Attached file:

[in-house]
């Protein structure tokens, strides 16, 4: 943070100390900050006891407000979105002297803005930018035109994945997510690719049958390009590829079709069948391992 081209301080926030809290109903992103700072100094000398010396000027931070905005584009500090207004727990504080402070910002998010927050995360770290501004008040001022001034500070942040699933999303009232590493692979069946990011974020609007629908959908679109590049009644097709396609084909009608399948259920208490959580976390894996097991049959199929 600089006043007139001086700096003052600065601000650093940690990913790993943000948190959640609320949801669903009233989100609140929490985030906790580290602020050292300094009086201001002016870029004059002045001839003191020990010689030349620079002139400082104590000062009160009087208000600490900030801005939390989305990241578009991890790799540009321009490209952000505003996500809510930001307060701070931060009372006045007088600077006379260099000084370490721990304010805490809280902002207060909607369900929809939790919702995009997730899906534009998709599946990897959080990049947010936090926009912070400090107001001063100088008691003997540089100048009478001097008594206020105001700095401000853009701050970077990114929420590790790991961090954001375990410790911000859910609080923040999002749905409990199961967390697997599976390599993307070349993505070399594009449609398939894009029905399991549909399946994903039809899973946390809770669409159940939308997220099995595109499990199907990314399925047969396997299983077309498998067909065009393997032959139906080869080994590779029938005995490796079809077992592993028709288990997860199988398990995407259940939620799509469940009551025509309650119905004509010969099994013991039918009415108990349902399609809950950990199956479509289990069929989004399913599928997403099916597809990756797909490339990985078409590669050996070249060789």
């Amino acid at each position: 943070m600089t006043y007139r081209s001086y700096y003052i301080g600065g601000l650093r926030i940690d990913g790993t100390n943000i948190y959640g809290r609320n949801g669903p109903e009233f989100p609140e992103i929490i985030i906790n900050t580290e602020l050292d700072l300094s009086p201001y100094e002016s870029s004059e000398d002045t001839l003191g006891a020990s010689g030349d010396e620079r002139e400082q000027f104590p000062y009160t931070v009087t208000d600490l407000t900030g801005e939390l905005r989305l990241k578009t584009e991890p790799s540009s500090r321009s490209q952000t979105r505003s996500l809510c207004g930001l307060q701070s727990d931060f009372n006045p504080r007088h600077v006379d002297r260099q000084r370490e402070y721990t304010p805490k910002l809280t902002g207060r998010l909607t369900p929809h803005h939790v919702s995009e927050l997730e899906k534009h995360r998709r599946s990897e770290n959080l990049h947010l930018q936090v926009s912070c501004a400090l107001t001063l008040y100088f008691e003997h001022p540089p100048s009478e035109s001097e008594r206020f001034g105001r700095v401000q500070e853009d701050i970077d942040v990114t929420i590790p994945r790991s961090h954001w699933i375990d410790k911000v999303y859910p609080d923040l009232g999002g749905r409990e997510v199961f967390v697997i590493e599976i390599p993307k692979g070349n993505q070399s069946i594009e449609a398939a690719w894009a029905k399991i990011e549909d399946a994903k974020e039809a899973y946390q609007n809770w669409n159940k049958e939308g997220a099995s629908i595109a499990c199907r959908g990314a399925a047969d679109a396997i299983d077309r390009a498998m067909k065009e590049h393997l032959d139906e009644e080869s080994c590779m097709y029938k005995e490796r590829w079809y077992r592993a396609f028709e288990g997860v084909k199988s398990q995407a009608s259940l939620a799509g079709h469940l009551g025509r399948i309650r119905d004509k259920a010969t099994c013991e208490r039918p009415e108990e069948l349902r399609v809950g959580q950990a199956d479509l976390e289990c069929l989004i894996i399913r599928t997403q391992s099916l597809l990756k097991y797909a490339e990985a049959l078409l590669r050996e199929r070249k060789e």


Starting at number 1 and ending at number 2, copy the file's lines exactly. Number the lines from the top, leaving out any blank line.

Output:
[in-house]
């Protein structure tokens, strides 16, 4: 943070100390900050006891407000979105002297803005930018035109994945997510690719049958390009590829079709069948391992 081209301080926030809290109903992103700072100094000398010396000027931070905005584009500090207004727990504080402070910002998010927050995360770290501004008040001022001034500070942040699933999303009232590493692979069946990011974020609007629908959908679109590049009644097709396609084909009608399948259920208490959580976390894996097991049959199929 600089006043007139001086700096003052600065601000650093940690990913790993943000948190959640609320949801669903009233989100609140929490985030906790580290602020050292300094009086201001002016870029004059002045001839003191020990010689030349620079002139400082104590000062009160009087208000600490900030801005939390989305990241578009991890790799540009321009490209952000505003996500809510930001307060701070931060009372006045007088600077006379260099000084370490721990304010805490809280902002207060909607369900929809939790919702995009997730899906534009998709599946990897959080990049947010936090926009912070400090107001001063100088008691003997540089100048009478001097008594206020105001700095401000853009701050970077990114929420590790790991961090954001375990410790911000859910609080923040999002749905409990199961967390697997599976390599993307070349993505070399594009449609398939894009029905399991549909399946994903039809899973946390809770669409159940939308997220099995595109499990199907990314399925047969396997299983077309498998067909065009393997032959139906080869080994590779029938005995490796079809077992592993028709288990997860199988398990995407259940939620799509469940009551025509309650119905004509010969099994013991039918009415108990349902399609809950950990199956479509289990069929989004399913599928997403099916597809990756797909490339990985078409590669050996070249060789």